Key Man is essentially a life insurance policy in which an employer pays the premiums and acts as the beneficiary. Should something happen to the key member of staff the business can use the Insurance payment to cover any loss in revenue while searching for a new top executive.
For Shareholder’s Life insurance can also be used as part of a Buy Sell agreement. The partners take out a policy on each other and if either were to pass, the surviving partner uses the proceeds to purchase the deceased owner’s share of the business. In this agreement the deceased family also has the right to sell their shares.
Why do I need to go for a medical examination?
For smaller sum’s assured (under $100k) a medical examination may not be required, however for coverage over this amount the Life Insurance provider will normally ask the applicant to sit a medical. While this part of the application process may seem time consuming and excessive, the request should be comforting. Here is why, essentially before a Life Insurance company settles a claim they have to ask certain questions. If they don’t ask these questions at the application stage, they will need to ask at the claim stage. This can result in a claim being delayed or even refused, for example a grieving widow may not know about a policy holders childhood asthma. Therefore, we only recommend Life providers who medically underwrite applicants as we believe that it’s better to ask these questions today and have a smooth claims process for beneficiaries, compared to an easy application process and a difficult claims procedure.
I already have Life Insurance taken out back home or through my company, so I am covered right?
While having cover though a corporate group scheme is a fantastic benefit, through no fault of the scheme often the amount of cover is simply not sufficient. For example, most Group schemes will cover members for 2-3 x salary. If you have mortgage debt, a young family or little in the form of savings, the benefits provided through a corporate scheme, while certainly helpful, will not be adequate to protect your family for any significant amount of time. Therefore, we advise that you apply for a private policy to run alongside the group scheme, which is fully portable as your next employer may not offer Life cover as a benefit.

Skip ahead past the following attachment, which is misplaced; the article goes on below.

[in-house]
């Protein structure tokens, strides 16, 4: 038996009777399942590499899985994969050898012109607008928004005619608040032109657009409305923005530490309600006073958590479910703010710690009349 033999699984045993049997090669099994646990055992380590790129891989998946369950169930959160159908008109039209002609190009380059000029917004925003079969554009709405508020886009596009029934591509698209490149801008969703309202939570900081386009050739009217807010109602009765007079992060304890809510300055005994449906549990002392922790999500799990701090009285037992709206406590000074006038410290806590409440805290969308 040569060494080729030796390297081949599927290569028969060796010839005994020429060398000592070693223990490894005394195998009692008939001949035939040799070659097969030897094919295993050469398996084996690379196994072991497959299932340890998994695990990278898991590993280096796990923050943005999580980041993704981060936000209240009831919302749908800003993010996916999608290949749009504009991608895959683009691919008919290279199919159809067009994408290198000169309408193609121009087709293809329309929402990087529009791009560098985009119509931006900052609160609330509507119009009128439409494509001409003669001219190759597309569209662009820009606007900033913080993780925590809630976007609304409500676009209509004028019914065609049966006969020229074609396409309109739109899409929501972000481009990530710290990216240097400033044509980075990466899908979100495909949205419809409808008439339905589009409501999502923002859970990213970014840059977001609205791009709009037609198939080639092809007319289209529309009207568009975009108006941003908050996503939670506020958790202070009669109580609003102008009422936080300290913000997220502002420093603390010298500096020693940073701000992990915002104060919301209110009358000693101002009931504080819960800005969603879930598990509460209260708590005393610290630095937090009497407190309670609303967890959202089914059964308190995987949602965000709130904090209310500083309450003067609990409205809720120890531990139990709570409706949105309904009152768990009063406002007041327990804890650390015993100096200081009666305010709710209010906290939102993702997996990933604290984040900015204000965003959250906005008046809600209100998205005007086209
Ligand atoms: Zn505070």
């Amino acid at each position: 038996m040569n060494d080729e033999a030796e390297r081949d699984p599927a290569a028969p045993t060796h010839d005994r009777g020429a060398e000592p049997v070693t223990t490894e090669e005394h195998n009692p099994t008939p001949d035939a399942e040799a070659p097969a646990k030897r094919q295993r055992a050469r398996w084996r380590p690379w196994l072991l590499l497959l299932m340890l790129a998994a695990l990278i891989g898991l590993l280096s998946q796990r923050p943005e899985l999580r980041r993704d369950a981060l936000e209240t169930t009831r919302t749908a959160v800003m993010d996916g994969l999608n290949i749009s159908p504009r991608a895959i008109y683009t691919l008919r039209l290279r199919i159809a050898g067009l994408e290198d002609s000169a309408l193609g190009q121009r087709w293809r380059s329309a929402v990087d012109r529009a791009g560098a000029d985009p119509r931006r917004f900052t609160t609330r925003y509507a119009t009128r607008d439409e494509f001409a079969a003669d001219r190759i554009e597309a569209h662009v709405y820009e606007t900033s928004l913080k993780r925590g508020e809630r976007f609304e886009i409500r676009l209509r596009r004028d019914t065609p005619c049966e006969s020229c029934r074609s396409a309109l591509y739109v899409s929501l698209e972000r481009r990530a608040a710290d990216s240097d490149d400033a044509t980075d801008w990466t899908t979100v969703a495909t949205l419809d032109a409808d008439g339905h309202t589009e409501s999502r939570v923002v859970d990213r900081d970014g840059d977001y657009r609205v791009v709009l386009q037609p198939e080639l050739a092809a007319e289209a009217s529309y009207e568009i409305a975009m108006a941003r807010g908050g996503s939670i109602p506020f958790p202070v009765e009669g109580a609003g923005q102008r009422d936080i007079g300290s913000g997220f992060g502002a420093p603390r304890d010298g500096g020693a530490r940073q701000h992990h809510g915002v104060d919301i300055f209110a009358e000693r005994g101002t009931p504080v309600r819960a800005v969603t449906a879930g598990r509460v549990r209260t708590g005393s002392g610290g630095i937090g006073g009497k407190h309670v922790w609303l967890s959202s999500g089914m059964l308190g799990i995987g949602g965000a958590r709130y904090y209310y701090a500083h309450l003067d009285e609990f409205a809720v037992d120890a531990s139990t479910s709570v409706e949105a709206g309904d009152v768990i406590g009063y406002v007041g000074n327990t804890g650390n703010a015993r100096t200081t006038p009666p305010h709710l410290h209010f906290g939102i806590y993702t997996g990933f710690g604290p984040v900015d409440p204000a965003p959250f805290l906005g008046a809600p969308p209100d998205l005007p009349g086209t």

If you’ve had the foresight to take out cover before your expat status, it’s imperative that you make sure you are still covered while based overseas as a vast majority of Onshore product providers won’t cover expatriates. Even though you’ve maintained premiums, if you are no longer tax resident in your former country or have spent more than 90 days living in your new country the Insurance company can (and in most cases will) refuse to settle a claim.
Who is the service for?
If you, like many other global Expats, are looking for a life insurance solution for yourself, your family or your business, feel free to complete the below enquiry form and a qualified advisor will reach out to you to provide some affordable international life insurance quotes.